Christianity leaves us gasping for air!

Apologist Glen Scrivener is popular with Premier and the Unbelievable? Team. So it’s no surprise that his latest defence of christinaity is publicised on the their website. This publicity includes an article Glen has written, called ‘Christianity is the air we breathe. Even your objections to Christianity are Christian’ see link 1 (link: The title is typically click-baity, but what of the content?

The opening sentence, that we all value things like freedom and equality, amongst others, seems uncontroversial. But the next sentence, where Glen suggests that these traits can’t be natural, and are the direct result of the death and resurrection of Jesus is where the whole things starts to go wrong. Assuming this is an actual historical event that took place a mere 2000 years ago, have humans really only recently discovered the benefits these behaviours bring us? Were the humans that existed during the BCE years really so bad and so unable to work these things out? The very idea seems preposterous. Maybe Glen is being intentionally rhetorical, that wouldn’t surprise me. Could it be that he really means they have existed for all of human history, but they only exist because of his preferred definition of god. For now, I’ll grant him the latter, even though a plain reading of his claim doesn’t naturally (ha) lead to that explanation.

But could there be a natural explanation? Actually yes. Scientists have long proposed that group behaviour in early humans, or even other animals for that matter, necessitates cooperation and equality. A simple thought experiment will reveal that a when comparing two groups, one with the traits that Glen lists and the other without, the former group will have advantages over the latter and so, evolutionarily speaking, will be more fit. Therefore, it’s not only unsurprising that humans have evolved these traits, it’s expected. See link 2 for an article in the Guardian from 2015 that reports on one study that has attempted to explain the arrival of these traits in humans ( But it gets worse for Glen, we do see these traits in other animals, a fact which should be enough to put paid to the ridiculous claim that these are bestowed onto mankind by a masochistic god.

Having started so badly, Glen then goes on to detail a list a specific qualities that he thinks we all have and that Christianity is somehow uniquely placed to grant them all, he equates their links to Christianity with them being like the air we breathe. Except he’s wrong on every count. Here’s why:

• Equality: You believe in the equal moral status of every member of the human family.

Christianity is directly responsible for the mistreatment and malignment of many members of the human family. The slave trade is the obvious place to go when considering past inequality. While there are some prominent Christians who were involved in its abolition, look also at the numbers of Christians who propagated in and profited from it and fought against abolition. Additionally, many who rejected Christianity were also abolitionists. If Christianity was such a good thing for equality, why is it that being Christian did not obviously correlate with being against slavery? Look around at inequality today, specifically the treatment of those who are LGTBQ+, those who malign them and view them as morally lesser, are typically Christians. This is a direct example of Christians propagating unequal moral status, in direct contradiction to Glen’s claim. This should not be surprising, read about the Sheep and the Goats in Matthew 25, unequal moral status is baked into Christianity, unequal moral status is exactly what Christianity thrives on. The missionary culture in which I was brought up exists because of the Christian view of other humans having a lesser moral status. Unequal moral status is what Christianity needs in order to provide its salvation narrative. It is secular morality that brings all members of the human family to equal status.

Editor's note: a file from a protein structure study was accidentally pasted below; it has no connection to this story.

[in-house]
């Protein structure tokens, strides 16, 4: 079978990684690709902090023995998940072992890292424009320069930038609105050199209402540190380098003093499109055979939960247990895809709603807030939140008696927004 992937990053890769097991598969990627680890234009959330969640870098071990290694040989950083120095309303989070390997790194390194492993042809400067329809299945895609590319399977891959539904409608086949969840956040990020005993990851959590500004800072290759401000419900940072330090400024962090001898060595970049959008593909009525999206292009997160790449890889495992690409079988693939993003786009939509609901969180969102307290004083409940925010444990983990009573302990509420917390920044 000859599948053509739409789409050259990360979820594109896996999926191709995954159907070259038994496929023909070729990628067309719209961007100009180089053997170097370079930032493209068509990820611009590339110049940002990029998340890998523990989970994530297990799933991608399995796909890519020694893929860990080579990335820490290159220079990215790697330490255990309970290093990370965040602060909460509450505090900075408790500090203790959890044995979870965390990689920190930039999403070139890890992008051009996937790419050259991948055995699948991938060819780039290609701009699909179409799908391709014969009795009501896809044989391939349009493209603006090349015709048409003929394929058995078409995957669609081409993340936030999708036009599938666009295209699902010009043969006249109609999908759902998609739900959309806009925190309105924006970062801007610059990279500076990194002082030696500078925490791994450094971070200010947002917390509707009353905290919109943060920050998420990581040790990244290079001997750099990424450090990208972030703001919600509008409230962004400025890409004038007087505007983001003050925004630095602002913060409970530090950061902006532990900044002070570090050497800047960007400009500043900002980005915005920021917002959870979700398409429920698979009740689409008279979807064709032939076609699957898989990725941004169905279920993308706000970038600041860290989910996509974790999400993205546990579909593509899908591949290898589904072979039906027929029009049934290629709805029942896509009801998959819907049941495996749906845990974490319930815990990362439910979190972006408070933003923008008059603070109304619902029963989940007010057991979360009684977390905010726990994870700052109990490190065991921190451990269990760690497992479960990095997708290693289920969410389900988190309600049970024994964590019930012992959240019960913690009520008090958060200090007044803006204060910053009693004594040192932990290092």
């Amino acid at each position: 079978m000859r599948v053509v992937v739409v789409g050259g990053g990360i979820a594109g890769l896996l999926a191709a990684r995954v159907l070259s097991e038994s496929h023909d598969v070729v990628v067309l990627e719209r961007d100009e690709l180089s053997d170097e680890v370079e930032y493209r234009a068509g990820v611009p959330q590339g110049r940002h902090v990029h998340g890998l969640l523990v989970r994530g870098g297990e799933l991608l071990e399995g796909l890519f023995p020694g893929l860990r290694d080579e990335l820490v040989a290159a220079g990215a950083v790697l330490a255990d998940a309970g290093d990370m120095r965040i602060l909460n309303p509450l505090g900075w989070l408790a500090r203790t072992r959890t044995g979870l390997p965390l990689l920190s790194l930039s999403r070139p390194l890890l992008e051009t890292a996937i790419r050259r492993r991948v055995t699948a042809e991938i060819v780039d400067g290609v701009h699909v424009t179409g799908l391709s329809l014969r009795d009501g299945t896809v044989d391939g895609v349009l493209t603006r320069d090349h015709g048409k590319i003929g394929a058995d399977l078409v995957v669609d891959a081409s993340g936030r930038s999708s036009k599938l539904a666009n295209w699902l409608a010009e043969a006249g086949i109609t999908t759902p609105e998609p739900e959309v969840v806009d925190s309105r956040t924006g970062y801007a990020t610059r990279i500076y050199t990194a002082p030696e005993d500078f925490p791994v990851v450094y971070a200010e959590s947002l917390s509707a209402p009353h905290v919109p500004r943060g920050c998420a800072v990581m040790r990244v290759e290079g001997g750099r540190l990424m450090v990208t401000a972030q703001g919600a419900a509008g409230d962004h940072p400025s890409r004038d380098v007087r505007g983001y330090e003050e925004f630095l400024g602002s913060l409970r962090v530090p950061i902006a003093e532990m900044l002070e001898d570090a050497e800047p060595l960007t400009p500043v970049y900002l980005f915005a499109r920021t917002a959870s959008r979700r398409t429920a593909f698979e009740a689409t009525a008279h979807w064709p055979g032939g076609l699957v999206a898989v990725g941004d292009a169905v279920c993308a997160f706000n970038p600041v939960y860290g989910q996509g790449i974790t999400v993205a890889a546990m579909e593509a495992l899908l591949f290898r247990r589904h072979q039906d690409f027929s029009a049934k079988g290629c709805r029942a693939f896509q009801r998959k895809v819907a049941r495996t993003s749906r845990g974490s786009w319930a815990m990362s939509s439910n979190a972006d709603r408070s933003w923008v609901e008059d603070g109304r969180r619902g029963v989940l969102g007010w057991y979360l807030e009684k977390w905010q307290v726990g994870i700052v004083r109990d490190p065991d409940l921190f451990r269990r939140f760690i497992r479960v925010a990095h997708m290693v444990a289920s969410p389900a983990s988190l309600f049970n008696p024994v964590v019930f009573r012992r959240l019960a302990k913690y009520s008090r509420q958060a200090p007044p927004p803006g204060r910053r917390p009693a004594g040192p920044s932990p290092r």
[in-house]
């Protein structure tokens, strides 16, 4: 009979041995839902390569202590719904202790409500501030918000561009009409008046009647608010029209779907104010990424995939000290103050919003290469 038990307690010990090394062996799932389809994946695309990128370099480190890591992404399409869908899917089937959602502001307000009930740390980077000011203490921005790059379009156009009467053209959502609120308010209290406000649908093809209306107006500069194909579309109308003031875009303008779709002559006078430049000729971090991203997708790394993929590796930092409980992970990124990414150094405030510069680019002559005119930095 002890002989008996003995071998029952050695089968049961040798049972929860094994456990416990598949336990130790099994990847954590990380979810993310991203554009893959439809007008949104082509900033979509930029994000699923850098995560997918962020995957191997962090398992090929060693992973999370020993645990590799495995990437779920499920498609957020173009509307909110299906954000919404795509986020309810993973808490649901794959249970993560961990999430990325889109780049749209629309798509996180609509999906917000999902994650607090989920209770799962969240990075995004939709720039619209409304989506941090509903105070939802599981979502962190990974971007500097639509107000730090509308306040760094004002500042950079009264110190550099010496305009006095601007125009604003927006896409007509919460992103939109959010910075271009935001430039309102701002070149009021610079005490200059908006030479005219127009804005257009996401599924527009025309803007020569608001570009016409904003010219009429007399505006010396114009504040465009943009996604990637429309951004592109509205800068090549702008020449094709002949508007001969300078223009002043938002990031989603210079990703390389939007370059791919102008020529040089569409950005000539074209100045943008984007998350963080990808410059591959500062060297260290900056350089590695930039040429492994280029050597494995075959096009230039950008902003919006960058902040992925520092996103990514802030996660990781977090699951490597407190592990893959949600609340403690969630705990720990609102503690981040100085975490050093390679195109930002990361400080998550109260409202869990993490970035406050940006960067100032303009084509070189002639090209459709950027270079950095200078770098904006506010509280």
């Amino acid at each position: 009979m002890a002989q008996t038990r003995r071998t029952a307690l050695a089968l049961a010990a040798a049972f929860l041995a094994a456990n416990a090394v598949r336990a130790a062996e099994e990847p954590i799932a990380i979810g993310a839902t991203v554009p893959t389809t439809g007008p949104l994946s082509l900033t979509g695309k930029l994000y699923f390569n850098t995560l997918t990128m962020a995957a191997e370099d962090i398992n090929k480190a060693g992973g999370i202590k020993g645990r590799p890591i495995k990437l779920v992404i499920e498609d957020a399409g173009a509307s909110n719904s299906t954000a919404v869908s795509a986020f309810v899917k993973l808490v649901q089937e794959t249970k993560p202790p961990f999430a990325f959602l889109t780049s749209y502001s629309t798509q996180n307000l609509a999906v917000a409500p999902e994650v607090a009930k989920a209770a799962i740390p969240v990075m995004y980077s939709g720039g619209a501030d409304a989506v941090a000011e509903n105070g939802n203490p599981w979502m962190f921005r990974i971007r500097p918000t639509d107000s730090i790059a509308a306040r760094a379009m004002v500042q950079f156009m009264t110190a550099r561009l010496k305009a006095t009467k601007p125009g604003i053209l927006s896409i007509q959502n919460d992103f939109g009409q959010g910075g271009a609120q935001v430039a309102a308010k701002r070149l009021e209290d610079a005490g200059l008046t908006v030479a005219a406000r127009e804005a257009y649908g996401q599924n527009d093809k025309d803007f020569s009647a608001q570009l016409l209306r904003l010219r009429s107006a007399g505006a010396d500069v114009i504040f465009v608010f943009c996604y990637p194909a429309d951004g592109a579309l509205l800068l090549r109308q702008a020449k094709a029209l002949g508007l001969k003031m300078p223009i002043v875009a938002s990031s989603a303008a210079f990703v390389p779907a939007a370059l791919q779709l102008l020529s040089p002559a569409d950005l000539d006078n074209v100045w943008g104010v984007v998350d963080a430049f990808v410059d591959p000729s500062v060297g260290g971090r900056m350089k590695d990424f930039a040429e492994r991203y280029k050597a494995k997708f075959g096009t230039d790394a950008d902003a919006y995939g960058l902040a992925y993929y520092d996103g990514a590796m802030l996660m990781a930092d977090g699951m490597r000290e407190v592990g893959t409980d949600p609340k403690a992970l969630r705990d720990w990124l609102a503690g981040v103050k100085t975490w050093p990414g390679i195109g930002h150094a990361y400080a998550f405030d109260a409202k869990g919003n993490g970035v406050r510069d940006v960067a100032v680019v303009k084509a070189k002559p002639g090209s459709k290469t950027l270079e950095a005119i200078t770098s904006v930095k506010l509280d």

• Compassion: You believe a society should be judged by the way it treats its weakest members.

It may not be the only trait by which we judge a society, but it certainly is one metric by which it does seem reasonable to judge a society. Societies that look after their weakest members are clearly caring societies. They are clearly societies that value the individual above what they can offer. They are clearly societies that do not need all individuals to be contributary. See link 3 for an article about a find in Vietnam from over 5000 years ago where a child with Downs syndrome appears to have been looked after. ( But Glen’s claim is not about societies that looked after their weak, it’s about us, you and me, judging societies by how they treat their weak. This is a tough one to counter because while I can claim that I do not need Christianity in order to judge the society in the link I just referenced, the fact remains that my upbringing is steeped in Christian influence, and so I can not separate my existence from Christianity. This link is what Glen will point to and claim that it is only because of that Christian influence on my life that enables me to measure the criteria required to judge a society’s level of compassion. I can call bullshit as much as I like, but I can’t rerun my life without Christianity in order to prove Glen wrong. What I would do to counter this though, is point to the link I have referenced, and there are other examples, and suggest that those societies looked after the weak because they saw the value in it, and those societies existed without any knowledge of Christianity, and that is my case that on point two, Glen is wrong.